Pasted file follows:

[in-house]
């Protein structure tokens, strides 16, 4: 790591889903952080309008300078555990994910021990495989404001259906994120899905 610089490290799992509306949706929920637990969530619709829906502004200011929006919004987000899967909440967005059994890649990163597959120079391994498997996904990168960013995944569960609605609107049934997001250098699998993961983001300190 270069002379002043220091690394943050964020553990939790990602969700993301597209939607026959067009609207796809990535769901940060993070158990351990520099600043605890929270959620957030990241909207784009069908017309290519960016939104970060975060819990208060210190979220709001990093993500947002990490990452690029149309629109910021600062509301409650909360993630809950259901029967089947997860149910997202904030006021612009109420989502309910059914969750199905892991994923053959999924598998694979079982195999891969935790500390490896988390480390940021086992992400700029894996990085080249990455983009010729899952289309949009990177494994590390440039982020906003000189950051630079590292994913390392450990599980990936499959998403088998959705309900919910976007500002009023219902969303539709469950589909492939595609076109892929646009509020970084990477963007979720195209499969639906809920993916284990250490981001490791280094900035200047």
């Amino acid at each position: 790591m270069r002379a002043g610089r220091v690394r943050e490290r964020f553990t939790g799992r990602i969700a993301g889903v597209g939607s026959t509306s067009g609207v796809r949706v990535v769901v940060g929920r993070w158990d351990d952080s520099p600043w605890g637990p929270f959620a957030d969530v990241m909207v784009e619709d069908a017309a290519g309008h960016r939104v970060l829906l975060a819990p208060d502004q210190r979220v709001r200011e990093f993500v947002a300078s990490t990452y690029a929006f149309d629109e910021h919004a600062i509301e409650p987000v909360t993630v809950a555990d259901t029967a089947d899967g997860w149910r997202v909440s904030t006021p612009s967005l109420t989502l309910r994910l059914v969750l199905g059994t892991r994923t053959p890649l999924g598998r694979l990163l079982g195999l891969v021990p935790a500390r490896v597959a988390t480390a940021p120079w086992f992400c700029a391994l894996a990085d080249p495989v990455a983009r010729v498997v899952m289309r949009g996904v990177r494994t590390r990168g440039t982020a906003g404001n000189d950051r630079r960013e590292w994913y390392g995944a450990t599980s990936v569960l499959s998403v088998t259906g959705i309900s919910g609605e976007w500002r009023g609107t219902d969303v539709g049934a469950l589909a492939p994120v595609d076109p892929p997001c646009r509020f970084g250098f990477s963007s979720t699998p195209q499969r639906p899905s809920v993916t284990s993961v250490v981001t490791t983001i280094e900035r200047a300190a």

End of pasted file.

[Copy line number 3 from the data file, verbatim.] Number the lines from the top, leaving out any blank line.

């Amino acid at each position: 790591m270069r002379a002043g610089r220091v690394r943050e490290r964020f553990t939790g799992r990602i969700a993301g889903v597209g939607s026959t509306s067009g609207v796809r949706v990535v769901v940060g929920r993070w158990d351990d952080s520099p600043w605890g637990p929270f959620a957030d969530v990241m909207v784009e619709d069908a017309a290519g309008h960016r939104v970060l829906l975060a819990p208060d502004q210190r979220v709001r200011e990093f993500v947002a300078s990490t990452y690029a929006f149309d629109e910021h919004a600062i509301e409650p987000v909360t993630v809950a555990d259901t029967a089947d899967g997860w149910r997202v909440s904030t006021p612009s967005l109420t989502l309910r994910l059914v969750l199905g059994t892991r994923t053959p890649l999924g598998r694979l990163l079982g195999l891969v021990p935790a500390r490896v597959a988390t480390a940021p120079w086992f992400c700029a391994l894996a990085d080249p495989v990455a983009r010729v498997v899952m289309r949009g996904v990177r494994t590390r990168g440039t982020a906003g404001n000189d950051r630079r960013e590292w994913y390392g995944a450990t599980s990936v569960l499959s998403v088998t259906g959705i309900s919910g609605e976007w500002r009023g609107t219902d969303v539709g049934a469950l589909a492939p994120v595609d076109p892929p997001c646009r509020f970084g250098f990477s963007s979720t699998p195209q499969r639906p899905s809920v993916t284990s993961v250490v981001t490791t983001i280094e900035r200047a300190a």